3 different ways to cat-cow stretch

Cat-cow stretch is usually described as an easy beginners exercise, often recommended for a back pain management to stretch overworked muscles, ease tension and release back pain. In yoga or Pilates, this back stretch is used to warm up and mobilise at the beginning of the session. For me it was always just a quick stop I had to get through before moving onto more exciting exercises. However, there is so much more one can get out of this pose. Once, I started exploring how individual body parts move in this stretch and learned different ways to articulate through the spine, I realised, that cat-cow stretch is not as easy and simple as it initially appeared. 

What is cat and cow stretch?

The basic cat and cow stretch takes our spine from flexed, rounded position with the tailbone tucked under in a cat pose, to the extension with arched back and head and chest lifted in a cow stretch. The goal of alternating between these two shapes is to mobilise the spine and increase flexibility. But, our body is more complex than that, and simply moving from flexion to extension is not enough to create mobility throughout the spine. I will look at three ways, which lets your body to get more benefits from this already beneficial pose.

Move each segment of the spine

Our spine consists of 33 vertebreas, so to truly improve mobility of the spine, we should bring activation to each segment. However majority of us have parts of the spine, which move well and others, which do not move as easily. If we do not pay attention to the movement, instead of improving mobility in the segments which are stuck, we only increase mobility in the parts which are already moving well. Segmental cat-cow works perfect for finding out how the spine moves. Learning to distribute the motion of the spine into each of its segments though slow controlled movement helps build awareness, bring activation to each segment and create ease in our movement.

Exercise: Segmental Cat-Cow

Change position of your arms and legs

Cat and cow is normally taught with hands directly under the shoulders and knees under the hips to create alignment, but this position allows only for one direction of the movement, spinal flexion and extension. Flexion and extension is one of the basic movement of the spine, but our spine can also side bend or rotate. To move well, we should be able to move our spine easily in any combination of these directions. Changing the position of the arms and legs, will bring different sensation to the spinal movement and allow spine to accustom to move in variety of ways. Try to place your arms far away from each other or closer together or move one or both of your knees further forward or backwards. Experiment with various combinations and feel how the sensation of the stretches changes, when you move from rounded to arch position. May be you will find movement you spine has been asking for.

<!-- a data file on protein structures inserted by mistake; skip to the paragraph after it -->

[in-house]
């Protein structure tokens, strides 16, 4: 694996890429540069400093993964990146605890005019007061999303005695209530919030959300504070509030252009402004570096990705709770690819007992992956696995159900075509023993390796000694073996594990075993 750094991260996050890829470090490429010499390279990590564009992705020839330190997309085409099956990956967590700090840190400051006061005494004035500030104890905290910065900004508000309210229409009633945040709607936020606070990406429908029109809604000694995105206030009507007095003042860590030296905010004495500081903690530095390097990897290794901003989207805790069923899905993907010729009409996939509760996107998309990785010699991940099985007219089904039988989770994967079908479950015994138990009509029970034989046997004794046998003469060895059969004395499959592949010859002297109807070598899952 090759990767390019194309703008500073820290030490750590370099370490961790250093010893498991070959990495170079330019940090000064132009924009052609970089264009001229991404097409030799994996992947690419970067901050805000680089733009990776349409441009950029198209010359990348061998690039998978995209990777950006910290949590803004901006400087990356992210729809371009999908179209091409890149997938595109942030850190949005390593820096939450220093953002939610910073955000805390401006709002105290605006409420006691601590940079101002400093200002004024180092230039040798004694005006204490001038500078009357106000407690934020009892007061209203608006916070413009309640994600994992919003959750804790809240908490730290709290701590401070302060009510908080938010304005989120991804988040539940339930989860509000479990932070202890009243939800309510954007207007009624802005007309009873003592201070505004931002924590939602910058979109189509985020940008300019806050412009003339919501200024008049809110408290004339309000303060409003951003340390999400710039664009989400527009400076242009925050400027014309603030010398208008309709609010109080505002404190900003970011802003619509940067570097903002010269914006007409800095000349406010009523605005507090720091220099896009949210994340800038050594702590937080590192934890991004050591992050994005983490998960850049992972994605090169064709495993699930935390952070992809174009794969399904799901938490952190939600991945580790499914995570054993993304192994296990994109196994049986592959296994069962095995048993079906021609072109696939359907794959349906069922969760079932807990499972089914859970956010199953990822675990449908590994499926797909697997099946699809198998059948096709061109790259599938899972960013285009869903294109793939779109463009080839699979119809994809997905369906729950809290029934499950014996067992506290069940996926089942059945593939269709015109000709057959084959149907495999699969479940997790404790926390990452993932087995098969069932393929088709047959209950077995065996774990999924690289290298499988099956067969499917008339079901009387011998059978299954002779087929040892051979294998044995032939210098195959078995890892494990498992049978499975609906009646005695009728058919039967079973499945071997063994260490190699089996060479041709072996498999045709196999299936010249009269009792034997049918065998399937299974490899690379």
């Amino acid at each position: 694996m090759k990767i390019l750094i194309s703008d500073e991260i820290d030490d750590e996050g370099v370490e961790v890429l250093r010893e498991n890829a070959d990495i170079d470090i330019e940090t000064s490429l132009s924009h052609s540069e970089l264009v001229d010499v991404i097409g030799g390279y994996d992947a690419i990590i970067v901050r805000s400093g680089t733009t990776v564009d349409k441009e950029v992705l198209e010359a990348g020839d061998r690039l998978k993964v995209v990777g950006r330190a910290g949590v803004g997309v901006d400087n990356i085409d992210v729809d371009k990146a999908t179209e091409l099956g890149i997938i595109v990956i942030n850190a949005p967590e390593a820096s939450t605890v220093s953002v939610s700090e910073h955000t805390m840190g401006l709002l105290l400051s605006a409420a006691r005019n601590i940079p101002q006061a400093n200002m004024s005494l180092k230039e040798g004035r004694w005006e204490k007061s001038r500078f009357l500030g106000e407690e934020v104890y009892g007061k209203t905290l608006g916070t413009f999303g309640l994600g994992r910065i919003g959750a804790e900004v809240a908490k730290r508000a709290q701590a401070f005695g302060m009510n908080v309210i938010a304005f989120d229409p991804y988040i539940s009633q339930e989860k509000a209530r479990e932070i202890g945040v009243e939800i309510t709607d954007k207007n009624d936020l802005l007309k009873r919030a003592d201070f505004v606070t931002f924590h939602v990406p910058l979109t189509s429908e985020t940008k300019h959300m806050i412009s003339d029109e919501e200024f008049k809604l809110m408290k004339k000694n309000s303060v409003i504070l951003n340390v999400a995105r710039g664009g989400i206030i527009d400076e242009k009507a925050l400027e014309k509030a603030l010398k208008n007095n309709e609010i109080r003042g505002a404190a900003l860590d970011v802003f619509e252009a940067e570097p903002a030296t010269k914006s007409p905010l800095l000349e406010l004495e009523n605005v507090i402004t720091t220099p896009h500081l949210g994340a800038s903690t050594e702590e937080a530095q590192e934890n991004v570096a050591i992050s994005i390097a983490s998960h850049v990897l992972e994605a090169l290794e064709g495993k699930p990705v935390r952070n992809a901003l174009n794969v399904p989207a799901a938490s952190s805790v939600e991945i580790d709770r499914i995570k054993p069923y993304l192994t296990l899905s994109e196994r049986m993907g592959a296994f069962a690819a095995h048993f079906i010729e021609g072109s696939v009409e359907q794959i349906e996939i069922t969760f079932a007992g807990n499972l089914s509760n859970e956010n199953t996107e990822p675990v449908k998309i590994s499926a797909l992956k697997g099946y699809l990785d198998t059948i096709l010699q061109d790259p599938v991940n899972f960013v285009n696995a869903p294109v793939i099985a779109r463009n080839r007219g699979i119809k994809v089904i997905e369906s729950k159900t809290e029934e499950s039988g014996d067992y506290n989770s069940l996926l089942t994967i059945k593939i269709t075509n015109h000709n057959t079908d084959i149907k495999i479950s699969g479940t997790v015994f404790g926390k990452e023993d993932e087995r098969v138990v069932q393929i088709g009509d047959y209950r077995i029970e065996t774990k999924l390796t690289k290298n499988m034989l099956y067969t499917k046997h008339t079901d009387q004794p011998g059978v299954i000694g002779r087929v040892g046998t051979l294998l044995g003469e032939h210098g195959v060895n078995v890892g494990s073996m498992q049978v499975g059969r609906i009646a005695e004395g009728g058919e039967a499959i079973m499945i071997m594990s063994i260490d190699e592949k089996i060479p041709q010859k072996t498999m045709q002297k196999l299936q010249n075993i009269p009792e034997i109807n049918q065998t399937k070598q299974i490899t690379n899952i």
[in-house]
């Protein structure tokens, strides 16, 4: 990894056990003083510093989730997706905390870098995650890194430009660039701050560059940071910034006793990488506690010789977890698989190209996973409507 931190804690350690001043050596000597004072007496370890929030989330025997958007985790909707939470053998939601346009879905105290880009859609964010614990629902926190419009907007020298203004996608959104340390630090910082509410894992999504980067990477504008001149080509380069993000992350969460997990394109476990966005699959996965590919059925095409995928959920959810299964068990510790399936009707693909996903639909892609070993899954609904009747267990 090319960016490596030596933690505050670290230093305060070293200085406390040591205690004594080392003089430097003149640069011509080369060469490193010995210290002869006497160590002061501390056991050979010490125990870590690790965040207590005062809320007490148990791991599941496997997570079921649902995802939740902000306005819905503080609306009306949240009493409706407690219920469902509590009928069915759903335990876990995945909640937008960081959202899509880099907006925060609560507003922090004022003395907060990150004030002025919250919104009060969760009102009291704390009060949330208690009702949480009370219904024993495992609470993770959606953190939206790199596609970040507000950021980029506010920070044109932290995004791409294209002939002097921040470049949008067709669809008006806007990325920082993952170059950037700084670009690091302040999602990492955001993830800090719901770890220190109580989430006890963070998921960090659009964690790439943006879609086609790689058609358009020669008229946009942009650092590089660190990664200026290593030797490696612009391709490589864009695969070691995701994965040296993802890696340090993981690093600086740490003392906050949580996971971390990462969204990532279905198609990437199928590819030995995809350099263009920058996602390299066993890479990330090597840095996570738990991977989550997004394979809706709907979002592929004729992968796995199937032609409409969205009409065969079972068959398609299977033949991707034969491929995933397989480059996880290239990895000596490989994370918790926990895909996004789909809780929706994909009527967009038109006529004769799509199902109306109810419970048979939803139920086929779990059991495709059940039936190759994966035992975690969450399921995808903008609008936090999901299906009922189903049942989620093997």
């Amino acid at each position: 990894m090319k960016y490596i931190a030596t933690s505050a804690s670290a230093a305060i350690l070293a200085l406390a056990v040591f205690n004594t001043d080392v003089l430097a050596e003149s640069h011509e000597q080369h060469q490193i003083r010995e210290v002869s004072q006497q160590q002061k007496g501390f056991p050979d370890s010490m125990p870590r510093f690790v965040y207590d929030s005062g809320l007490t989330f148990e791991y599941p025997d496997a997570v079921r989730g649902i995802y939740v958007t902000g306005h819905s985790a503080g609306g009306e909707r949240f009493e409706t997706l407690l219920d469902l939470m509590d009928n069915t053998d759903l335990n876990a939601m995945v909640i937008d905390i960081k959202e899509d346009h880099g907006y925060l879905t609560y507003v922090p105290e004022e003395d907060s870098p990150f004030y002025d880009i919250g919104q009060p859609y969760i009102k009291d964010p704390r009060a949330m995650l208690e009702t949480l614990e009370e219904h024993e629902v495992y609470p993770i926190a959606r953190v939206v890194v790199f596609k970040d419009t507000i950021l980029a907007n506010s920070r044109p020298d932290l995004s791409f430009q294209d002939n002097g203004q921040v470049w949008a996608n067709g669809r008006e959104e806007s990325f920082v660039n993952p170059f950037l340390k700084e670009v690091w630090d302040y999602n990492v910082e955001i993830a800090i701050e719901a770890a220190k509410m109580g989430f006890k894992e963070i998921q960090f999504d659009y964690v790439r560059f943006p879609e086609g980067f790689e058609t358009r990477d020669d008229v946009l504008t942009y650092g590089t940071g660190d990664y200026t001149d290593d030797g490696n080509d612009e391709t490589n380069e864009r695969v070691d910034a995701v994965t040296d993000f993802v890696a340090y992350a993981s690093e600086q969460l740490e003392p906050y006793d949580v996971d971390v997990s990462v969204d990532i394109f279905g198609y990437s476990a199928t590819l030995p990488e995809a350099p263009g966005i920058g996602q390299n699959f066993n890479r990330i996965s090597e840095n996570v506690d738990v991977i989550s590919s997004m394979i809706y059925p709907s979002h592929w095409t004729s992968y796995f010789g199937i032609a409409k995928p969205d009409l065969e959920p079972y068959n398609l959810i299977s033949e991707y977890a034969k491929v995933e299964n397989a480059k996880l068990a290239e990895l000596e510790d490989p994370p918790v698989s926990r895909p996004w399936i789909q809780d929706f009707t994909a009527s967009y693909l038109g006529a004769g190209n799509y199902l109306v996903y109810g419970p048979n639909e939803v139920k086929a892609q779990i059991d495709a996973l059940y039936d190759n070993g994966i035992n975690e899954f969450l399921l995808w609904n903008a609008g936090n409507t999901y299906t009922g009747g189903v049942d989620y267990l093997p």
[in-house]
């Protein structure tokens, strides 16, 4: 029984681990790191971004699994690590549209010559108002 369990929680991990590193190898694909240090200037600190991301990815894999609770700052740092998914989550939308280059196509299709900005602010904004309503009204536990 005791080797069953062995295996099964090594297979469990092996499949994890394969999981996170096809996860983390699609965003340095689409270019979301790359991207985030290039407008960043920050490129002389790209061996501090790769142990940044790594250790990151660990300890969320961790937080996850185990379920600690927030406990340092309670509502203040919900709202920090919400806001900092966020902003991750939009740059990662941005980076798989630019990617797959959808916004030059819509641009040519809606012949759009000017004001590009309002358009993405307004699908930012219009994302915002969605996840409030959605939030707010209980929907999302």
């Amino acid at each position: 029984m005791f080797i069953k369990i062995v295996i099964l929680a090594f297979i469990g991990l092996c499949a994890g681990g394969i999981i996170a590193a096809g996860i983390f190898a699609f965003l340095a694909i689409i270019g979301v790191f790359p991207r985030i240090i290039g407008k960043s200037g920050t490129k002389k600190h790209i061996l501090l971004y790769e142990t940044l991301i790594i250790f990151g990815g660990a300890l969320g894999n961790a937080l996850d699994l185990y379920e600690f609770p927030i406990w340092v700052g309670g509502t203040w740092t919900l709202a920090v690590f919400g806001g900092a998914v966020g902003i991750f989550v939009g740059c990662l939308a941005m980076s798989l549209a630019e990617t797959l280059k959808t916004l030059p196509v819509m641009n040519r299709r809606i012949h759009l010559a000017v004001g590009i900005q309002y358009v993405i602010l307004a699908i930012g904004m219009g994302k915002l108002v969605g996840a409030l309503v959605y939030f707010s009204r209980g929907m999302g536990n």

Focus on one particular section of the spine

In order to unblock areas of the spine, that lack movement, I feel it is useful to focus only on movement in one particular area, whilst keeping the rest of the spine still. Focusing on one area allows us to recruit the right muscles and create  movement in hard to move parts, whilst keeping the overly mobile parts safe. Our bodies are different and individual approach is essential, but I find that due to our sedentary habits most people have difficulties in two areas, extension in thoracic spine and flexion in lower back. If you feel that in the cow pose most of the back bend comes from your neck and you feel a pinch in your lower back, upper back opening exercise might be for you. On the other hand if in the cat pose most of your rounding is in upper back, focus on lower back flexion exercise. If you not sure which segments of your spine are moving and which are not, try segmental cat-cow first. 

Exercise: Upper back opening in a cow pose

It is common in a cow pose to crank the neck back, thrust the ribs forward and move through the one mobile segment at the lower back, creating feeling of arch. Instead keep your lower back still in neutral position. Push your sternum forward gently drawing you head back into the spine like you want to make a double chin. It might not look or feel like a big arch but it will engage upper back muscles and create mobility in hard to move parts of thoracic spine, whilst keeping your lower back safe. Focus on maintaining stability in pelvis and lower back throughout the  movement. 

Exercise: Lower back flexion

Our habitual position is often more or less rounded and slouchy through our rib cage, shoulders, sternum and upper back and usually it is easy to get into a cat pose in these areas. To direct the stretch into tense muscles of lower back, try to keep you thoracic spine still in set up position and focus only on tucking your pelvis under and rounding your lower back as much as you can. Try to breathe out as you round you lower back engaging your abdominal muscles to get more our of the stretch. 

These three variation give you some different options to your usual cat-cow routine but there is so many other things to consider, when moving through such a simple exercise. Our breathing, the way we engage our arms, shoulders and hips are all elements which play a role and can change the way we experience this movement.  What is your favorite way to cat-cow? Comment bellow or send me a message, I would love to hear from you. 

h.x

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